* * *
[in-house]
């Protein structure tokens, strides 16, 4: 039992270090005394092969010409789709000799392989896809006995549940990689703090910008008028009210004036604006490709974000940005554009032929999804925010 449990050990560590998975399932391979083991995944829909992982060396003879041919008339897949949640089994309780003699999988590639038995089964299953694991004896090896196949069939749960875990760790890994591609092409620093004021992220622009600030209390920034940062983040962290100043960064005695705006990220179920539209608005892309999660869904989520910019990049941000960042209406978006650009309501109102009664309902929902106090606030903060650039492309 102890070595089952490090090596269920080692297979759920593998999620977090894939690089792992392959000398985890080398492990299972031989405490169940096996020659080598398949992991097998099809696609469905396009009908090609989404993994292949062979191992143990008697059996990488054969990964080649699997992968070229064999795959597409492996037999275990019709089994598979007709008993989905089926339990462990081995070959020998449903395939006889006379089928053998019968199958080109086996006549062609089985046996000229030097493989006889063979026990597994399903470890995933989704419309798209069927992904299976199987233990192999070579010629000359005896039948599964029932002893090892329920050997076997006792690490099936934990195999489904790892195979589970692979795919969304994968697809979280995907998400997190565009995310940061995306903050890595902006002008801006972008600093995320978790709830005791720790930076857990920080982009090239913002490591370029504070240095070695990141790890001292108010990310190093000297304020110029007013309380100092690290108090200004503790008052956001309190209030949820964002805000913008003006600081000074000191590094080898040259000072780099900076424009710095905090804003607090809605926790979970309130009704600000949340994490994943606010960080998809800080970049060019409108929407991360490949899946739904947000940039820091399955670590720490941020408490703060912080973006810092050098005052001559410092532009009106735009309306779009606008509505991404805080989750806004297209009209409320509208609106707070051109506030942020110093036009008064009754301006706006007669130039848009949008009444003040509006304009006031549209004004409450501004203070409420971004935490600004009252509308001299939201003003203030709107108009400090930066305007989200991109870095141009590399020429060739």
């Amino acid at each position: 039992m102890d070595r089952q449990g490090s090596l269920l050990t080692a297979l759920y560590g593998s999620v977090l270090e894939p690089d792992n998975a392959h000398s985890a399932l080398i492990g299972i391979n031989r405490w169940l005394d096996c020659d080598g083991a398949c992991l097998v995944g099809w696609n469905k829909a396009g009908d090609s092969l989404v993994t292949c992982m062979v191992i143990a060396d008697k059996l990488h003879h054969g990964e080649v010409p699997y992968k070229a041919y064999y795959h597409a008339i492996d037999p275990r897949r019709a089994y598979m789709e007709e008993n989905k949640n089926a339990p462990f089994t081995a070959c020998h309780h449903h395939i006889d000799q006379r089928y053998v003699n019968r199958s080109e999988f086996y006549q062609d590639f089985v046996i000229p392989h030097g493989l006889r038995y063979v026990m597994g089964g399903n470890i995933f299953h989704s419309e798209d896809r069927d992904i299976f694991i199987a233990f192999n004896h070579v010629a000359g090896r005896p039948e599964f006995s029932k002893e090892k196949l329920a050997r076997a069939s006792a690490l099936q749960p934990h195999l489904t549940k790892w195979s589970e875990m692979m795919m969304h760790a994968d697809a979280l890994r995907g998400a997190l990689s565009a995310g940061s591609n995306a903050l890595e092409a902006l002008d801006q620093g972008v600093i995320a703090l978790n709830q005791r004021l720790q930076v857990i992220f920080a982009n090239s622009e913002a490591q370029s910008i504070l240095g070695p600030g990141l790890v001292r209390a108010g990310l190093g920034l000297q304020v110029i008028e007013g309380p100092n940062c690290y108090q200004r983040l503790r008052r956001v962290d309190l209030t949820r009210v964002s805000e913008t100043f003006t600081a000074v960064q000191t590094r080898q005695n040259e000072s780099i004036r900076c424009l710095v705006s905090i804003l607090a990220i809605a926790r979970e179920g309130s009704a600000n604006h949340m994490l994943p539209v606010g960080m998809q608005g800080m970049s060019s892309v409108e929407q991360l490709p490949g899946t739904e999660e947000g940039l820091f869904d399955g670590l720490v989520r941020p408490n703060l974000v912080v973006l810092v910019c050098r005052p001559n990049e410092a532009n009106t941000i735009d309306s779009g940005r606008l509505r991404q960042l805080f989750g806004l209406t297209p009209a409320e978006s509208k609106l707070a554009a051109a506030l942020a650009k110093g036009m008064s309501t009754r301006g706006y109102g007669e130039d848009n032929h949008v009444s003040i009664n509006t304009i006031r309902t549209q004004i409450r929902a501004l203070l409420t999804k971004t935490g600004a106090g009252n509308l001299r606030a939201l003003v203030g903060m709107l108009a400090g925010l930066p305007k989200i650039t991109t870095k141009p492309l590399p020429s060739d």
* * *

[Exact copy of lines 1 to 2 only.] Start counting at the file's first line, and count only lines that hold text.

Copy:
[in-house]
């Protein structure tokens, strides 16, 4: 039992270090005394092969010409789709000799392989896809006995549940990689703090910008008028009210004036604006490709974000940005554009032929999804925010 449990050990560590998975399932391979083991995944829909992982060396003879041919008339897949949640089994309780003699999988590639038995089964299953694991004896090896196949069939749960875990760790890994591609092409620093004021992220622009600030209390920034940062983040962290100043960064005695705006990220179920539209608005892309999660869904989520910019990049941000960042209406978006650009309501109102009664309902929902106090606030903060650039492309 102890070595089952490090090596269920080692297979759920593998999620977090894939690089792992392959000398985890080398492990299972031989405490169940096996020659080598398949992991097998099809696609469905396009009908090609989404993994292949062979191992143990008697059996990488054969990964080649699997992968070229064999795959597409492996037999275990019709089994598979007709008993989905089926339990462990081995070959020998449903395939006889006379089928053998019968199958080109086996006549062609089985046996000229030097493989006889063979026990597994399903470890995933989704419309798209069927992904299976199987233990192999070579010629000359005896039948599964029932002893090892329920050997076997006792690490099936934990195999489904790892195979589970692979795919969304994968697809979280995907998400997190565009995310940061995306903050890595902006002008801006972008600093995320978790709830005791720790930076857990920080982009090239913002490591370029504070240095070695990141790890001292108010990310190093000297304020110029007013309380100092690290108090200004503790008052956001309190209030949820964002805000913008003006600081000074000191590094080898040259000072780099900076424009710095905090804003607090809605926790979970309130009704600000949340994490994943606010960080998809800080970049060019409108929407991360490949899946739904947000940039820091399955670590720490941020408490703060912080973006810092050098005052001559410092532009009106735009309306779009606008509505991404805080989750806004297209009209409320509208609106707070051109506030942020110093036009008064009754301006706006007669130039848009949008009444003040509006304009006031549209004004409450501004203070409420971004935490600004009252509308001299939201003003203030709107108009400090930066305007989200991109870095141009590399020429060739």